"We realized she would be great as a permanent member of the band," Hines said. "She is a very intelligent musician at her age. She has brought a softer, more gentler personality to the band (which) allows for greater contrast in the music. She also has great ideas when we are writing."

Typically, Hines and Johnson work on songs, then bring them to the rest of the band for development, Hines said.

Steele said he is pulling out the stops for tonight's show. In working with the band, he challenged them to think about their CD and what colors and seasons the songs in it conjure up.

"I challenged them to think about their album as a story," Steele said. "We want to bring the audience into their story. We want (the show) to be worthy of the band's talent, their dedication and work ethic."

"For any band to have the Community Arts Center behind them is a blessing," Hines said. "It's huge, it's awesome. We really can't thank Rob enough for what he's done to help us out." - Sun Gazette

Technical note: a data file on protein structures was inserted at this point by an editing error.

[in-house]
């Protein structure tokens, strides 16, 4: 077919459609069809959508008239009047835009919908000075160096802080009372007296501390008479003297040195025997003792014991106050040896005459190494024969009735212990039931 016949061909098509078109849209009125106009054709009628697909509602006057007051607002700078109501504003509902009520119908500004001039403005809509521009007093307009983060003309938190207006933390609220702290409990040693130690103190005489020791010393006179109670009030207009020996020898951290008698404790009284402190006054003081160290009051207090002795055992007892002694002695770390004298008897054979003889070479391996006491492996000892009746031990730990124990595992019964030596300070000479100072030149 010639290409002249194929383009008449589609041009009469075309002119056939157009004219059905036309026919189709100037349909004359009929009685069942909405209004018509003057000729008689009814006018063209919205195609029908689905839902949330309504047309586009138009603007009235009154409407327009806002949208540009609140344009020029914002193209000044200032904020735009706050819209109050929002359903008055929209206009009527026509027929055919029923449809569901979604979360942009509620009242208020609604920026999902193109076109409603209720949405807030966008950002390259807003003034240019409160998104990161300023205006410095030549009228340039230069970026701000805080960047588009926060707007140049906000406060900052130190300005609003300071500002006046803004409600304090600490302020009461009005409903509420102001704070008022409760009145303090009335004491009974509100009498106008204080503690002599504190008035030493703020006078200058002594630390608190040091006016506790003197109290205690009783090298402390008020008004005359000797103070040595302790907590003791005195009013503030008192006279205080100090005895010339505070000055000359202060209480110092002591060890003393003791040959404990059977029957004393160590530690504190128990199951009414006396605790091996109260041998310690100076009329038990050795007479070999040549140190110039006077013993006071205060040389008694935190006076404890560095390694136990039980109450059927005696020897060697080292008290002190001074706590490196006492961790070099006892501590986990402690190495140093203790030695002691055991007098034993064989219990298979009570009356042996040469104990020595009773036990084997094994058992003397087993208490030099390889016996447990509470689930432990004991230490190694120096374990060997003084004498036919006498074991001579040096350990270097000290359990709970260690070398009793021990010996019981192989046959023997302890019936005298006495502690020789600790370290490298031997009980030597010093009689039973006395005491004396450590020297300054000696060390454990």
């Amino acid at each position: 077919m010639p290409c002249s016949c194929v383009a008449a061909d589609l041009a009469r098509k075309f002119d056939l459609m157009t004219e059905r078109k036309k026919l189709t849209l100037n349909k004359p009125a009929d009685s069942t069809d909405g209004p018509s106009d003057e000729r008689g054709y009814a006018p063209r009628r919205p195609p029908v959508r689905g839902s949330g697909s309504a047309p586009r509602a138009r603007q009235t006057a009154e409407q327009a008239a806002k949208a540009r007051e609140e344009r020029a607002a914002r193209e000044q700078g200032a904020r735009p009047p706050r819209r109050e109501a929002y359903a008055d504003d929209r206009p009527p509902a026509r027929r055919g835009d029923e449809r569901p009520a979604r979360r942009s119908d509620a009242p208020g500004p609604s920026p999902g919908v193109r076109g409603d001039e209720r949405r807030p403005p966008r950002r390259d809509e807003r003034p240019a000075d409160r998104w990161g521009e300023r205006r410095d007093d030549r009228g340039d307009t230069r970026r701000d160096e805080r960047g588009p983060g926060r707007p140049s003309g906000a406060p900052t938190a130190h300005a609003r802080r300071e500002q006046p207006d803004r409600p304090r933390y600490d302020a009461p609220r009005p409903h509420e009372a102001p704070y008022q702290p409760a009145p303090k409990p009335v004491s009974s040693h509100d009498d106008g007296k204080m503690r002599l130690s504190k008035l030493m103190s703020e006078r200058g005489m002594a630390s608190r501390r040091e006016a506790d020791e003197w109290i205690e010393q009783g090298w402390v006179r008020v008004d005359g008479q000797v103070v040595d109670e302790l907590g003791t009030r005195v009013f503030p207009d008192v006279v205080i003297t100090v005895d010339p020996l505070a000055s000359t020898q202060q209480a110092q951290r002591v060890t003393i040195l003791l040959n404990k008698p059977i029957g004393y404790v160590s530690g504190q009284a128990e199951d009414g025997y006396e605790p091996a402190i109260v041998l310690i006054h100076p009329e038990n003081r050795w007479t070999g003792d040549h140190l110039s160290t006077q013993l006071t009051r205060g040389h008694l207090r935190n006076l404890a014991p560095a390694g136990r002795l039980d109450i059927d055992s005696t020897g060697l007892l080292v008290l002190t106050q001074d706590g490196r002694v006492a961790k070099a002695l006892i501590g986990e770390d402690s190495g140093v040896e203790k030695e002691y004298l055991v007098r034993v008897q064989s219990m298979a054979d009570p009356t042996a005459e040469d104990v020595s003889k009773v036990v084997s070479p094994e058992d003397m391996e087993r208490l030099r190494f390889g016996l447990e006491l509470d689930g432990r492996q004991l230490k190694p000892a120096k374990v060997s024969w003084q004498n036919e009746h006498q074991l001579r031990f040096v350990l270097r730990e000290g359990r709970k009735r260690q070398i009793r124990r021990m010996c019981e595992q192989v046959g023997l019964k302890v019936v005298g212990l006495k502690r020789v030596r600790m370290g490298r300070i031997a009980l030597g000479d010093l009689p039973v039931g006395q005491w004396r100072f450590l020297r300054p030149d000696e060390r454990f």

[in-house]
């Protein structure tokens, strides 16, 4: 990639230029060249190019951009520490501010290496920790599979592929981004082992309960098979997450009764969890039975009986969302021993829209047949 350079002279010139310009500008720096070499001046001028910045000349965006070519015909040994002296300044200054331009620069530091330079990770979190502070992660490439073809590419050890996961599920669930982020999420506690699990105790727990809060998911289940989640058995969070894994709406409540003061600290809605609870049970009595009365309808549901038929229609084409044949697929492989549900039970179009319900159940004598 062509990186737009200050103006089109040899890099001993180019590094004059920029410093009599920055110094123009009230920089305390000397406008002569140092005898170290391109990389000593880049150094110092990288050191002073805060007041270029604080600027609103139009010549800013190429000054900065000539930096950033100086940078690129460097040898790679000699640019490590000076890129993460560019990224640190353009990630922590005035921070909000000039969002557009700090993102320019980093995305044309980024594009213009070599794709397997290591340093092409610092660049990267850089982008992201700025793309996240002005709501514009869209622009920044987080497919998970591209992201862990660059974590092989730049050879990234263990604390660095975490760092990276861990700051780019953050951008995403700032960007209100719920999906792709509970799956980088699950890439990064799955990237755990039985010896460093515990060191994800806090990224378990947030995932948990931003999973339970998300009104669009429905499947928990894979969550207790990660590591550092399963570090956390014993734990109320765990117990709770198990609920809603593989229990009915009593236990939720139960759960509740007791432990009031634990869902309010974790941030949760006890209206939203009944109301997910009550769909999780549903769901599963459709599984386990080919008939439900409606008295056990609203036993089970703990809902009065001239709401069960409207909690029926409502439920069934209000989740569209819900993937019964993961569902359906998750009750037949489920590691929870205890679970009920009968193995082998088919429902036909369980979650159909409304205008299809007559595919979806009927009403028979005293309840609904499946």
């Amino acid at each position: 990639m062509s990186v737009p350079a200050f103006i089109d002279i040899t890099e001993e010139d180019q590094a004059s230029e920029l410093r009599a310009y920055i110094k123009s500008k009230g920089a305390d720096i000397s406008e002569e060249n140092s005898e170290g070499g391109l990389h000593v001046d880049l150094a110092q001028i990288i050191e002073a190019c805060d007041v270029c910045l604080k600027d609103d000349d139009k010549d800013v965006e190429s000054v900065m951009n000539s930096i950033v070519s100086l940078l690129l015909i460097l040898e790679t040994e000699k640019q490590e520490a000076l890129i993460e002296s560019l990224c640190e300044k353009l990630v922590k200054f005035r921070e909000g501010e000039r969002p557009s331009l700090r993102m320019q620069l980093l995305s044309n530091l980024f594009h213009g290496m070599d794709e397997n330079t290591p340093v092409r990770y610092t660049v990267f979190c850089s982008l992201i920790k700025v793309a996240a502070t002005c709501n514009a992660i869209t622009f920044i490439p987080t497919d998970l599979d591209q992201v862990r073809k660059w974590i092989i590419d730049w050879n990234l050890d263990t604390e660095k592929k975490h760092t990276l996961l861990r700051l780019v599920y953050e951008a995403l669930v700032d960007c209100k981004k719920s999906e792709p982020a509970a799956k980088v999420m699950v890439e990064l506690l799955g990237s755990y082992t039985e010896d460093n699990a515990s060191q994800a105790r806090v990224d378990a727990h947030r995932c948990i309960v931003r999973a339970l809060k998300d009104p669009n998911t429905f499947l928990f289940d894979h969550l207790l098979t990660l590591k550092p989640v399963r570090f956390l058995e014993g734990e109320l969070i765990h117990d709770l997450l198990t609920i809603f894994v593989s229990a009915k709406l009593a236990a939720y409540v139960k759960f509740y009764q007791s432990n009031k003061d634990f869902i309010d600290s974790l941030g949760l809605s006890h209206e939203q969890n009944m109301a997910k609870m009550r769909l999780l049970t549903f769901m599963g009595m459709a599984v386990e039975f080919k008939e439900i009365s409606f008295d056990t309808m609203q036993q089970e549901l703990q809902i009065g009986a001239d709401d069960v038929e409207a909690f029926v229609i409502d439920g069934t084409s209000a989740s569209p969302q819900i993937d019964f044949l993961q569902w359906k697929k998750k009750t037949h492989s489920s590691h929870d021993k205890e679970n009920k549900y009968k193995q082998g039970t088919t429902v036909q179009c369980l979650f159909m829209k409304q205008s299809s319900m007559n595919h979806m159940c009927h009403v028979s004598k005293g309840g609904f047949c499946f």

Gorgeous, enthusiastic recordings, painstakingly captured tones and lilting nuance populate the latest release from Philadelphia indie band Clouds Make Sounds. In the spirit of Polyphonic Spree, Animal Collective and too many other easies to need endure comparison, this startlingly fresh broker of hypnotic sonnets claims to have been bred of “sincere friendships” and “youthful musings.”
The four original members began writing and working as recently as January of 2010 and already they are leaving a mark wherever they are heard. The music that they create, quite simply, turns heads. It demands complete attention, alternately serene and bombastic, passionate and playful, it is something to completely lose yourself in. And that is exactly what those who have seen Clouds in their hometown and along the east coast will tell you.